I read the Pioneer daily, though I rarely pick up a physical copy of the paper.

I tend to read a lot online, in fact, I read more from the computer screen than printed pages. Online media provides more than just the author’s content — it often also includes an opportunity for the reader to share thoughts and opinions on the article.

As an educator, I am often interested in subject matter and responses related to public education. Almost any public policy piece elicits strong opinions and emotions, often aligned with partisan talking points and perceptions. In particular, public school funding generates highly-opinionated responses.

Over the past couple of years, there have been many studies released suggesting that Michigan needs to rethink how schools are funded. Each school funding study is accompanied by corresponding media coverage, including online articles.

I have reviewed the research and have read many of the connected articles. In virtually every discussion thread around the topic, the Michigan Lottery is inserted into the conversation, most often in a snarky manner.

It appears that the majority of individuals linking the Michigan Lottery to school funding suggest something dishonest is going on. In some variation, questions of “What about all that Lottery money?” appear.

After reading and hearing these comments for quite some time, it is clear, there is a lot of confusion regarding Michigan’s funding of public schools.

According to the 2018 Annual Financial Report of the Michigan Lottery, total lottery revenue was almost $3.6 billion. $2.2 billion of the dollars (61%) were distributed via cash and prizes to lottery winners.

After all, I guess individuals paying for and playing the Lottery should have some hope for a win.

Nearly $950 million (27%) went to the School Aid Fund (SAF). Much of the balance, approximately 9% was distributed to Lottery retailers for incentives and commissions. A small portion, roughly 3%, was used by the state for costs connected to operating the Michigan Lottery.

Recent headlines celebrated that 2019 saw even larger numbers, in fact, record-breaking numbers, including just over $1 billion for the School Aid Fund.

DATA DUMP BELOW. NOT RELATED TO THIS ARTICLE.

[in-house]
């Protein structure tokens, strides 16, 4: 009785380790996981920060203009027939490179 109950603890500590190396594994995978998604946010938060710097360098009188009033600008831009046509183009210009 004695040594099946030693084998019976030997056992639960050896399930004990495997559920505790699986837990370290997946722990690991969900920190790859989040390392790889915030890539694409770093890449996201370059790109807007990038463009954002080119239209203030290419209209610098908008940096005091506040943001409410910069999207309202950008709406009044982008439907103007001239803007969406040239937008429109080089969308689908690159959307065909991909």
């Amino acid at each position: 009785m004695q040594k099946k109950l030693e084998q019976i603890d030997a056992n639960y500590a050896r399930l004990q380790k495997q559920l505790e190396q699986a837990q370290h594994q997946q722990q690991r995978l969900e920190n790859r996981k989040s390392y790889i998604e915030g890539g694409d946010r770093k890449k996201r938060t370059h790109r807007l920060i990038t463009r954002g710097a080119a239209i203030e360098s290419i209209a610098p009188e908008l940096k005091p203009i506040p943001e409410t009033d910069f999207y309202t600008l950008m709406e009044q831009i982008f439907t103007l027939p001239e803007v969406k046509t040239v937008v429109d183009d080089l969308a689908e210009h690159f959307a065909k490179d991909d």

So, with all of this money going to public education, how come there are still funding shortfalls?

The School Aid Fund is the second-largest state budget, at approximately $13.5 billion (not including federal monies and programs). Multiple revenue sources contribute to the SAF, including the Michigan Lottery.

The 2018 Lottery generated nearly a billion dollars ($950 million) for the SAF, which, according to my phone’s calculator, is right around 7% of the SAF’s total revenue.

State sales tax, individual income tax and the state education tax (property taxes) collections are the biggest funders of the SAF. Smaller contributions come from tobacco and liquor sales, a use tax (online sales and services tax), casinos, and the real estate transfer tax.

For illustration purposes, consider $100 of SAF revenue. Just over $44 is generated from state sales tax, around $22 from individual income taxes and nearly $16 from state income tax. In this example, the Michigan Lottery contributes about $7. The other categorical taxes make up the balance of the $100.

As was stated earlier, Michigan’s approach to funding public education has been the focus of a number of studies. Each of these studies has concluded that Michigan’s funding model is outdated and is leaving many of it’s most vulnerable students at risk.

Identifying what is needed to adequately fund Michigan’s public schools is a topic for another column, but one study from the School Finance Research Collaborative puts that number at an additional $2.5 billion to the SAF.

While the Michigan Lottery’s contribution of $1 billion to the SAF is not insignificant, it cannot serve as a practical stand-alone remedy for public school funding challenges.

In fact, the Michigan Lottery is an expected contributor of revenue to the SAF, and not a bonus or bailout. It was never meant to be as such.

To achieve the level of funding that is needed to ensure that each student is provided the supports and services needed, the state requires new revenue sources.

If new revenue is out of the questions, I suppose we can ask the good people playing the Michigan Lottery buy a lot more scratch-off tickets.